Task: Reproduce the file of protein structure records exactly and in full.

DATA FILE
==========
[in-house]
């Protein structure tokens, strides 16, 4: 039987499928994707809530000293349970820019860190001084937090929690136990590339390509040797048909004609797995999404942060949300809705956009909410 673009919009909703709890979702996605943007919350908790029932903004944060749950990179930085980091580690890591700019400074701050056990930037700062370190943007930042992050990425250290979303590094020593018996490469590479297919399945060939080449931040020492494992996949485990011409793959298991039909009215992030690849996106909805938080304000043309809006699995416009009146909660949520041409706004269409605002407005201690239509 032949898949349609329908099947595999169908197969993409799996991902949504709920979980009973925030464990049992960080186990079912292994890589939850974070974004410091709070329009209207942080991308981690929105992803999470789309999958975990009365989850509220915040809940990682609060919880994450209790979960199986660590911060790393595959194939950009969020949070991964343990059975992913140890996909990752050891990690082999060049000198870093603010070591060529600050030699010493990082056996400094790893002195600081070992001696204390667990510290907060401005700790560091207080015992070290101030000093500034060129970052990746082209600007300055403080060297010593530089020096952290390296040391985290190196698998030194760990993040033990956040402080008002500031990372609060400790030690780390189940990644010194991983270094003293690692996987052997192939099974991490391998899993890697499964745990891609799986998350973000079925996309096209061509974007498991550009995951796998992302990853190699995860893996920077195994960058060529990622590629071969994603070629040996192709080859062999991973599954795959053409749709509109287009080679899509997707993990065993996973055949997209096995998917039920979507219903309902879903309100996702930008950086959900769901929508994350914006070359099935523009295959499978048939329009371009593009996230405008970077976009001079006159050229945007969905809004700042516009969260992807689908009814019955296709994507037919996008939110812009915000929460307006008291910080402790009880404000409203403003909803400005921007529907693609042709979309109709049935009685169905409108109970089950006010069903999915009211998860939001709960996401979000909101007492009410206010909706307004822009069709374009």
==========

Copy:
[in-house]
């Protein structure tokens, strides 16, 4: 039987499928994707809530000293349970820019860190001084937090929690136990590339390509040797048909004609797995999404942060949300809705956009909410 673009919009909703709890979702996605943007919350908790029932903004944060749950990179930085980091580690890591700019400074701050056990930037700062370190943007930042992050990425250290979303590094020593018996490469590479297919399945060939080449931040020492494992996949485990011409793959298991039909009215992030690849996106909805938080304000043309809006699995416009009146909660949520041409706004269409605002407005201690239509 032949898949349609329908099947595999169908197969993409799996991902949504709920979980009973925030464990049992960080186990079912292994890589939850974070974004410091709070329009209207942080991308981690929105992803999470789309999958975990009365989850509220915040809940990682609060919880994450209790979960199986660590911060790393595959194939950009969020949070991964343990059975992913140890996909990752050891990690082999060049000198870093603010070591060529600050030699010493990082056996400094790893002195600081070992001696204390667990510290907060401005700790560091207080015992070290101030000093500034060129970052990746082209600007300055403080060297010593530089020096952290390296040391985290190196698998030194760990993040033990956040402080008002500031990372609060400790030690780390189940990644010194991983270094003293690692996987052997192939099974991490391998899993890697499964745990891609799986998350973000079925996309096209061509974007498991550009995951796998992302990853190699995860893996920077195994960058060529990622590629071969994603070629040996192709080859062999991973599954795959053409749709509109287009080679899509997707993990065993996973055949997209096995998917039920979507219903309902879903309100996702930008950086959900769901929508994350914006070359099935523009295959499978048939329009371009593009996230405008970077976009001079006159050229945007969905809004700042516009969260992807689908009814019955296709994507037919996008939110812009915000929460307006008291910080402790009880404000409203403003909803400005921007529907693609042709979309109709049935009685169905409108109970089950006010069903999915009211998860939001709960996401979000909101007492009410206010909706307004822009069709374009």